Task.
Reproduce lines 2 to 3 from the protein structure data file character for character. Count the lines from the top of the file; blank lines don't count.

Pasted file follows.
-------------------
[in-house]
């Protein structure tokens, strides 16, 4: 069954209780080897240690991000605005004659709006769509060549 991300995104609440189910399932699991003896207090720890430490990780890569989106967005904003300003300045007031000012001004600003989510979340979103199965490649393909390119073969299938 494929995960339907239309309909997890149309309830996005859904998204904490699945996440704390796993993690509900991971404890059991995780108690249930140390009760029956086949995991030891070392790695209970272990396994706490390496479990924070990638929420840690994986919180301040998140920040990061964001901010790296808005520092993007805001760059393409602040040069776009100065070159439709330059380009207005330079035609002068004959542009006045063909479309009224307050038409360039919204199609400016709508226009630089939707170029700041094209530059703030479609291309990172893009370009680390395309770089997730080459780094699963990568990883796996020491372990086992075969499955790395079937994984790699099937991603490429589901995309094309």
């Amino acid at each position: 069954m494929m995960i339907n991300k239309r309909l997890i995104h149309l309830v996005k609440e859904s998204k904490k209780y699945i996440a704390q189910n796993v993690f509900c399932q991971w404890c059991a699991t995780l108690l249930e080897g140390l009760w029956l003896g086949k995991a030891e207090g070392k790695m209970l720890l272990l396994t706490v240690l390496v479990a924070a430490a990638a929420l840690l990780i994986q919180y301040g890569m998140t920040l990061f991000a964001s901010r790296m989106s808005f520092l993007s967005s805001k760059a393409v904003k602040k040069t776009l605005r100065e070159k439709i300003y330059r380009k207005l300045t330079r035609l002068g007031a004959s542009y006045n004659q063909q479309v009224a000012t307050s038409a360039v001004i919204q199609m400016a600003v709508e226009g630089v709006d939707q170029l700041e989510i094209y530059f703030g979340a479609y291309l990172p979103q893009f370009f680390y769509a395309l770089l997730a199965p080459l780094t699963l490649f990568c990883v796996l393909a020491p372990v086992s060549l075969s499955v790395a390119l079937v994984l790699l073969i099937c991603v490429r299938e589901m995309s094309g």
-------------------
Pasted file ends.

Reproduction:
């Protein structure tokens, strides 16, 4: 069954209780080897240690991000605005004659709006769509060549 991300995104609440189910399932699991003896207090720890430490990780890569989106967005904003300003300045007031000012001004600003989510979340979103199965490649393909390119073969299938 494929995960339907239309309909997890149309309830996005859904998204904490699945996440704390796993993690509900991971404890059991995780108690249930140390009760029956086949995991030891070392790695209970272990396994706490390496479990924070990638929420840690994986919180301040998140920040990061964001901010790296808005520092993007805001760059393409602040040069776009100065070159439709330059380009207005330079035609002068004959542009006045063909479309009224307050038409360039919204199609400016709508226009630089939707170029700041094209530059703030479609291309990172893009370009680390395309770089997730080459780094699963990568990883796996020491372990086992075969499955790395079937994984790699099937991603490429589901995309094309």
């Amino acid at each position: 069954m494929m995960i339907n991300k239309r309909l997890i995104h149309l309830v996005k609440e859904s998204k904490k209780y699945i996440a704390q189910n796993v993690f509900c399932q991971w404890c059991a699991t995780l108690l249930e080897g140390l009760w029956l003896g086949k995991a030891e207090g070392k790695m209970l720890l272990l396994t706490v240690l390496v479990a924070a430490a990638a929420l840690l990780i994986q919180y301040g890569m998140t920040l990061f991000a964001s901010r790296m989106s808005f520092l993007s967005s805001k760059a393409v904003k602040k040069t776009l605005r100065e070159k439709i300003y330059r380009k207005l300045t330079r035609l002068g007031a004959s542009y006045n004659q063909q479309v009224a000012t307050s038409a360039v001004i919204q199609m400016a600003v709508e226009g630089v709006d939707q170029l700041e989510i094209y530059f703030g979340a479609y291309l990172p979103q893009f370009f680390y769509a395309l770089l997730a199965p080459l780094t699963l490649f990568c990883v796996l393909a020491p372990v086992s060549l075969s499955v790395a390119l079937v994984l790699l073969i099937c991603v490429r299938e589901m995309s094309g």